Privacy screen if you pull the shade up from the bottom

Next, there is the fishbowl feeling. Yes, you can pull up the shade half way to get privacy, but when it’s open, (unlike the tinted glass windows) you are just right there on display. The newer models have the shade pulling down from the top, which is good for the vampire factor, but less good for fishbowl. Even with all this said, the prettiness of the first morning light was enough for me to ponder how I could make something that would be fairly easy to pull up about half way to get the same effect. And I could make it attractive and opaque, and then I could pull the shade down for glare, or put the Magneshade on outside, and that could all work. But at the end of the day, no. For us, the downsides outweigh the upsides, but more than that, it’s a feeling. The Alto is my private little cozy safety pod. I think if we didn’t have the wall of windows that come with the R series, I’d feel differently. The openness at the front is nice for sure, but there are little things, like I still want to put up maps and dry erase boards and tissue boxes that I can knock off with my head every time I sit down. And I want to feel cozy and not on display when I’m sitting at the front. So no, our holiday gift to Francois, our sales rep, is that we will not be changing our order.

Pope Valley is just lovely

The next system we got to try was the water heater. This comes with a sponge bath story as well as a frantic call to Linda with dogs. When we first thought we might be using a 1713, the model without the shower, another awesome Altoiste was there to talk us down and teach us the ways of sponge bathing. Like she wrote out detailed directions and made a video. We watched that more than once, I can tell you. So now we don’t have to go that route, but we wanted to try it anyway, just to see if we could extend stays and not need to dump the grey water tank as frequently. We packed 24 color coded washcloths into a brand new collapsible tub and dove right in. Richard ended up really liking it, especially because his towel didn’t get as wet. Me, not so much. I felt icky by day two and was ready for a real shower by day three. Since this was a test of choice, rather than necessity, I caved. Lola arrived at Randy’s fully winterized, and we have no clue what unwinterizing entails. We blithely disregard every Altoistes discussion when they come up in the fall and spring in order to preserve our California climate willful ignorance. So we turned on the Truma water heater, and once it had been given sufficient time, I got in the shower and ran the cold water into the toilet bowl, waiting for hot water goodness to start coming through. After filling one bowlful of frigid water, I questioned whether I knew the hot from cold knobs. So I switched it and filled another icy bowl’s worth. Ok, so abort and Richard then looked at the Truma panel to see an actual error code. Did we bring the manuals? No. Did we have enough service to download any of the dozens of Truma files on the Altoistes site? Nope. So we called the only person we thought would not laugh at us for too long, since we knew she also had never winterized her Alto. With Linda’s help, we identified the correct orientation of all the little plumbing valves, but only after we had, through trial and error, aggressively dumped all of our fresh water onto the Quinns’ driveway. It’s like we are brand new campers, you guys, except twice as stupid. Finally we got it sorted (it was the fault of the yellow valve, by the way) and eventually got actual hot water to flow. But now we had a practically full black tank and practically empty fresh tank, so we moved our departure date up a couple days. Oops.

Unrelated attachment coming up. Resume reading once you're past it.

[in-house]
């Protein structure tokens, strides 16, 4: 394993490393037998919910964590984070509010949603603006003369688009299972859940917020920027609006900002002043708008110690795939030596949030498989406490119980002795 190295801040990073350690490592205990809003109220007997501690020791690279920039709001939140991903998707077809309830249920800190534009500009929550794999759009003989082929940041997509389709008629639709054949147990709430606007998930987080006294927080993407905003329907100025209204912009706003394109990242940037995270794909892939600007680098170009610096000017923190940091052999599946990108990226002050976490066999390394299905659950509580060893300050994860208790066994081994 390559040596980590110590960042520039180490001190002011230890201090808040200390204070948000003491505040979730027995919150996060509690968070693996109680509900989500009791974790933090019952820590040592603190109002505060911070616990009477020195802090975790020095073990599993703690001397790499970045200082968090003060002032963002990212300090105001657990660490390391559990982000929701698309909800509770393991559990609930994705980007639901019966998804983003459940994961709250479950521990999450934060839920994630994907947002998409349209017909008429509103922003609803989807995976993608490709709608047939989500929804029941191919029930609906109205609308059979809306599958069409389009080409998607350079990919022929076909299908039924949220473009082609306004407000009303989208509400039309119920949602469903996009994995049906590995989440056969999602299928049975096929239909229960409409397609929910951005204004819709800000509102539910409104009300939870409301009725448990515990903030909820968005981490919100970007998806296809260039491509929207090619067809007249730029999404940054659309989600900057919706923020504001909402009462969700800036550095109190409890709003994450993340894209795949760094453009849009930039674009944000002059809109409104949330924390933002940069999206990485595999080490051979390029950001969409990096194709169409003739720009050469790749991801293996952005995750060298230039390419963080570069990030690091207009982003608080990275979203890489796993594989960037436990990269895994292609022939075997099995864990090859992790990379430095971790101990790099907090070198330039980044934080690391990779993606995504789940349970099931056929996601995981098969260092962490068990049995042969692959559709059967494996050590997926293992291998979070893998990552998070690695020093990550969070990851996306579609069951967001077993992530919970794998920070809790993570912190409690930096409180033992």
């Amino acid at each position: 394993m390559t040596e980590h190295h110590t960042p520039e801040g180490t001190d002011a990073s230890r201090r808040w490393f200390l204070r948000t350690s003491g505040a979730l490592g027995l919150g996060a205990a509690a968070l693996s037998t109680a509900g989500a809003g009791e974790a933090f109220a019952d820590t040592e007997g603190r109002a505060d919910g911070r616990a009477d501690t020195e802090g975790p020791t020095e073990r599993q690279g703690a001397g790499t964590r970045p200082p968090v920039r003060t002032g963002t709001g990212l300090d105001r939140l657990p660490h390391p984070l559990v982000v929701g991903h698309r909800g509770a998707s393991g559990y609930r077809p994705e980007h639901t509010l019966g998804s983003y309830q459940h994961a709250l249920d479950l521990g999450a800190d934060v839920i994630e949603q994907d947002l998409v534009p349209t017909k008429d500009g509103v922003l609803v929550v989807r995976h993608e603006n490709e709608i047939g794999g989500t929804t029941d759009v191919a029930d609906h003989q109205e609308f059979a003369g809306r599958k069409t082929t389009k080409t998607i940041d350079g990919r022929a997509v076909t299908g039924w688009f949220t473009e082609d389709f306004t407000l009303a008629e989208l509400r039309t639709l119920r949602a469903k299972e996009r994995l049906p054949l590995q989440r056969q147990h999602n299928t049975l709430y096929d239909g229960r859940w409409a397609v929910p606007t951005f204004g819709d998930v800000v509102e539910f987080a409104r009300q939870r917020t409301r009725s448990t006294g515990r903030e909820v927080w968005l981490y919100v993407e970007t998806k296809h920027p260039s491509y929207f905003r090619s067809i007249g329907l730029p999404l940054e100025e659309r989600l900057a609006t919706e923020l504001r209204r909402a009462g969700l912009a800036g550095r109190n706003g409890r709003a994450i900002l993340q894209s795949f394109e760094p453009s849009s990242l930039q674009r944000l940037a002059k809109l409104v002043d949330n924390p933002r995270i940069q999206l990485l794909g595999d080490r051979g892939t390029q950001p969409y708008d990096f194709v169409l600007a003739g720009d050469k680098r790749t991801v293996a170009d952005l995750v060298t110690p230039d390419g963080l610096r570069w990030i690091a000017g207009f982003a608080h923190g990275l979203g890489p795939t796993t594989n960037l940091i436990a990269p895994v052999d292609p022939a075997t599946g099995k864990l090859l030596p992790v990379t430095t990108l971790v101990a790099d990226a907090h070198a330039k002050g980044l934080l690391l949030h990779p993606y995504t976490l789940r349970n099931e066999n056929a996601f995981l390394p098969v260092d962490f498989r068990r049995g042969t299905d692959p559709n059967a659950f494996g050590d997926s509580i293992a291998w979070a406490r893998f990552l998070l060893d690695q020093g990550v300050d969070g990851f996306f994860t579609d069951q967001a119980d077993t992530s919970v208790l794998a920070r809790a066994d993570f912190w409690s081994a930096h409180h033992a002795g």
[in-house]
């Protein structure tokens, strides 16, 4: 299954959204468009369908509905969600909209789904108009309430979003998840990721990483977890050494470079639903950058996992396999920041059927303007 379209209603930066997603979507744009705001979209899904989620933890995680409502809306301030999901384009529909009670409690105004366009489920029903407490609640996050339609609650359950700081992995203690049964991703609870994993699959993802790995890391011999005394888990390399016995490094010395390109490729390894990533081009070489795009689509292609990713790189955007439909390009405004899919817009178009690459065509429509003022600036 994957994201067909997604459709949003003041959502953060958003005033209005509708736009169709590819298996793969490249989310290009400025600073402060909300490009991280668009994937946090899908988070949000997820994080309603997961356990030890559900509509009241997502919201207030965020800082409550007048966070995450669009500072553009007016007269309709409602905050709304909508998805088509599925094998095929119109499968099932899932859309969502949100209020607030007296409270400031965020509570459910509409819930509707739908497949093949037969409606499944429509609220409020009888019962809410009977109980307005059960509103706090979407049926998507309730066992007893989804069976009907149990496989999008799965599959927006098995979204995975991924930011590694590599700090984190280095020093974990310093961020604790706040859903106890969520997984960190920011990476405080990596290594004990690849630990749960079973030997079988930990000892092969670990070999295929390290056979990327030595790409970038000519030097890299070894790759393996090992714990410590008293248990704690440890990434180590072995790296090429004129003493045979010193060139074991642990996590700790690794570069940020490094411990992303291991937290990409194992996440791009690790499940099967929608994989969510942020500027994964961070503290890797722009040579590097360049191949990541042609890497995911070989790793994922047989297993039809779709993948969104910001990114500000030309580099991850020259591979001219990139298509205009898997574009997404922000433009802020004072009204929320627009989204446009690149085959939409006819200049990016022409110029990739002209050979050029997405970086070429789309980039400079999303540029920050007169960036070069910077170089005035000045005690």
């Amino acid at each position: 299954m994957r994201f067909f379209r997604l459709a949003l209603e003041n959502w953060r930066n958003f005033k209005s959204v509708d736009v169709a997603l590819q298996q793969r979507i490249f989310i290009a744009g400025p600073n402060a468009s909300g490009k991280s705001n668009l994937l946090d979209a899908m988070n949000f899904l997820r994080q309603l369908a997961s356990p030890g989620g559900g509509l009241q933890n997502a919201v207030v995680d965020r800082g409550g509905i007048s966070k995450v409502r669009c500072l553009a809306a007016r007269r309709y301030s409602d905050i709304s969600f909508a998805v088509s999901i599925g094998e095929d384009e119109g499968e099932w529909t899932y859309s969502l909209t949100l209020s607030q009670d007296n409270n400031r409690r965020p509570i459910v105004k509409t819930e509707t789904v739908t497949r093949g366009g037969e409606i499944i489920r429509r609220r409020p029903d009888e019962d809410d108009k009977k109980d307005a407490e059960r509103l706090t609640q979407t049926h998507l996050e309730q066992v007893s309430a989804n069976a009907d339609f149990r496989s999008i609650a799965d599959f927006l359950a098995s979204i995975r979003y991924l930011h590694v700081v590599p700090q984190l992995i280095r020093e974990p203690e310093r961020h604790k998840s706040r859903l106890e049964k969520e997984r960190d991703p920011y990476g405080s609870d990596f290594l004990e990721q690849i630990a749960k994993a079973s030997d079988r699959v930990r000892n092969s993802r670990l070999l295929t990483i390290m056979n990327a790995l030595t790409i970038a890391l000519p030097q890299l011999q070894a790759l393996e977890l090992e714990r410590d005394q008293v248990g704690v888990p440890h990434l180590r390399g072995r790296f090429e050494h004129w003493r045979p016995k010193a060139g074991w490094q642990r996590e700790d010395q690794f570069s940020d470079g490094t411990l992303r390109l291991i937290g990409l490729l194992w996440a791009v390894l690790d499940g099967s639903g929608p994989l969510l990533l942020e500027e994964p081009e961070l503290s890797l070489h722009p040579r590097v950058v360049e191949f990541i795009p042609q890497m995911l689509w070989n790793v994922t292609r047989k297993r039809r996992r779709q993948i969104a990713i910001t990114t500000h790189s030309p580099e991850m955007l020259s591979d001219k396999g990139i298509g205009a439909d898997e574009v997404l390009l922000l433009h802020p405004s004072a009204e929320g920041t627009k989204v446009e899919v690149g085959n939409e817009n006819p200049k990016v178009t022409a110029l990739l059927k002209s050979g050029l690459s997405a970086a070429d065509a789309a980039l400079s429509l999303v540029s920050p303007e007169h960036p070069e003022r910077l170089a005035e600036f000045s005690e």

The time spent not dumping water onto the ground was taken up by touring around the area. Richard rode and I drove, so that we could check out how some of our favorite spots at Lake Berryessa had fared. The news was not good. It is really beyond description how bad the fire damage is, and how extensive. Guard rails all along the roads were mostly lying on the ground because the support posts had been incinerated. Countless charred trees stood bare against a once green landscape. It just makes you cry. All through Pope Valley and down into Napa Valley, the fire scars just slap you in the face. Horrible. The couple of notes of relief included the fact that Putah Canyon Campground looks mostly unscathed and seems to be getting ready to reopen in a month or two. That makes me glad, as it represented such an important little refuge for us. Everything around it is burned though. The Visitor Center at Spanish Flat also made it, as did the little ceramic tile mosaics. Steele Canyon Campground looked ok, though obviously closed due to Covid at the moment. Also the day use area and canyon around Lake Hennessy looked good. Turtle Rock Bar made it, the odd place with all the dollar bills hanging from the ceiling. But generally, the hills around the east side of Napa Valley are a hellscape of burned forest and I don’t know how something like that comes back, or if it ever does.